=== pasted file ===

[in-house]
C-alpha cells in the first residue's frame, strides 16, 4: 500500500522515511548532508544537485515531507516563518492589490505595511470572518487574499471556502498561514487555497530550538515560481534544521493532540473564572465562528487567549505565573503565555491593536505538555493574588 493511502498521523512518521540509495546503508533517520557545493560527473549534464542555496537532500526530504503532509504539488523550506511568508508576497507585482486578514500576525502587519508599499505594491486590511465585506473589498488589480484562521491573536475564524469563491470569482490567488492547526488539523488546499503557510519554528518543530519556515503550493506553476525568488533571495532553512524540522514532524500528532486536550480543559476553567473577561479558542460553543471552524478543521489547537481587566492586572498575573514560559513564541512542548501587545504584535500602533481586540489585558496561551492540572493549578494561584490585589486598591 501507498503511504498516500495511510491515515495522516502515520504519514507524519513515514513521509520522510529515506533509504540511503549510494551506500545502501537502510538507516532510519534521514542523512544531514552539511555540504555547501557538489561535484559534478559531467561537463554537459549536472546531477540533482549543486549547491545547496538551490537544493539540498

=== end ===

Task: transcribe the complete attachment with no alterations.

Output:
[in-house]
C-alpha cells in the first residue's frame, strides 16, 4: 500500500522515511548532508544537485515531507516563518492589490505595511470572518487574499471556502498561514487555497530550538515560481534544521493532540473564572465562528487567549505565573503565555491593536505538555493574588 493511502498521523512518521540509495546503508533517520557545493560527473549534464542555496537532500526530504503532509504539488523550506511568508508576497507585482486578514500576525502587519508599499505594491486590511465585506473589498488589480484562521491573536475564524469563491470569482490567488492547526488539523488546499503557510519554528518543530519556515503550493506553476525568488533571495532553512524540522514532524500528532486536550480543559476553567473577561479558542460553543471552524478543521489547537481587566492586572498575573514560559513564541512542548501587545504584535500602533481586540489585558496561551492540572493549578494561584490585589486598591 501507498503511504498516500495511510491515515495522516502515520504519514507524519513515514513521509520522510529515506533509504540511503549510494551506500545502501537502510538507516532510519534521514542523512544531514552539511555540504555547501557538489561535484559534478559531467561537463554537459549536472546531477540533482549543486549547491545547496538551490537544493539540498